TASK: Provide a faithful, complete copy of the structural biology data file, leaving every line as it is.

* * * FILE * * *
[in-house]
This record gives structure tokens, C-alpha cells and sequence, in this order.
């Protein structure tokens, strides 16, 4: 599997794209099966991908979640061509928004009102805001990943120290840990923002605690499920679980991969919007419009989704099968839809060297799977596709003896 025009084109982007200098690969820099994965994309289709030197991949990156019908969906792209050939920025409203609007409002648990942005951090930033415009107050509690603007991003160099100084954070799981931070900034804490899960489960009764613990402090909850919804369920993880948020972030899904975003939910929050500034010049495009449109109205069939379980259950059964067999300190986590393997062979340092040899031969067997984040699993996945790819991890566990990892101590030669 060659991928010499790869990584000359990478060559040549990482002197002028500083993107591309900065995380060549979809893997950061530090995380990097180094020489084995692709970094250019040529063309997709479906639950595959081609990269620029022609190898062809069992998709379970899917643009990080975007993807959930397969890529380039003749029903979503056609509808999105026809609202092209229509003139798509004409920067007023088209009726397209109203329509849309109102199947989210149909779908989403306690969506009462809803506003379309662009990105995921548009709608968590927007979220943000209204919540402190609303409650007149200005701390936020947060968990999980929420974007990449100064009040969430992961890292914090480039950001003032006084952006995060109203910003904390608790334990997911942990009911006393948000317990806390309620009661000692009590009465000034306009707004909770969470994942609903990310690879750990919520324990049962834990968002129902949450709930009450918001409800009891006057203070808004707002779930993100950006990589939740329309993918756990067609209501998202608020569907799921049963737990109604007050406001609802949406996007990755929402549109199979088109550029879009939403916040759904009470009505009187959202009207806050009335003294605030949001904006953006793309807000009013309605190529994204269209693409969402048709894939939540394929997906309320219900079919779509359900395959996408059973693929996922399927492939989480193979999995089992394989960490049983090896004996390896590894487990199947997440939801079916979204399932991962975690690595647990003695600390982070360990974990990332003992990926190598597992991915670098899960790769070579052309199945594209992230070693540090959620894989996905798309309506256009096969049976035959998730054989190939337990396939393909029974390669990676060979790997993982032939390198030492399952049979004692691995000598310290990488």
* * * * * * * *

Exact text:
[in-house]
This record gives structure tokens, C-alpha cells and sequence, in this order.
């Protein structure tokens, strides 16, 4: 599997794209099966991908979640061509928004009102805001990943120290840990923002605690499920679980991969919007419009989704099968839809060297799977596709003896 025009084109982007200098690969820099994965994309289709030197991949990156019908969906792209050939920025409203609007409002648990942005951090930033415009107050509690603007991003160099100084954070799981931070900034804490899960489960009764613990402090909850919804369920993880948020972030899904975003939910929050500034010049495009449109109205069939379980259950059964067999300190986590393997062979340092040899031969067997984040699993996945790819991890566990990892101590030669 060659991928010499790869990584000359990478060559040549990482002197002028500083993107591309900065995380060549979809893997950061530090995380990097180094020489084995692709970094250019040529063309997709479906639950595959081609990269620029022609190898062809069992998709379970899917643009990080975007993807959930397969890529380039003749029903979503056609509808999105026809609202092209229509003139798509004409920067007023088209009726397209109203329509849309109102199947989210149909779908989403306690969506009462809803506003379309662009990105995921548009709608968590927007979220943000209204919540402190609303409650007149200005701390936020947060968990999980929420974007990449100064009040969430992961890292914090480039950001003032006084952006995060109203910003904390608790334990997911942990009911006393948000317990806390309620009661000692009590009465000034306009707004909770969470994942609903990310690879750990919520324990049962834990968002129902949450709930009450918001409800009891006057203070808004707002779930993100950006990589939740329309993918756990067609209501998202608020569907799921049963737990109604007050406001609802949406996007990755929402549109199979088109550029879009939403916040759904009470009505009187959202009207806050009335003294605030949001904006953006793309807000009013309605190529994204269209693409969402048709894939939540394929997906309320219900079919779509359900395959996408059973693929996922399927492939989480193979999995089992394989960490049983090896004996390896590894487990199947997440939801079916979204399932991962975690690595647990003695600390982070360990974990990332003992990926190598597992991915670098899960790769070579052309199945594209992230070693540090959620894989996905798309309506256009096969049976035959998730054989190939337990396939393909029974390669990676060979790997993982032939390198030492399952049979004692691995000598310290990488």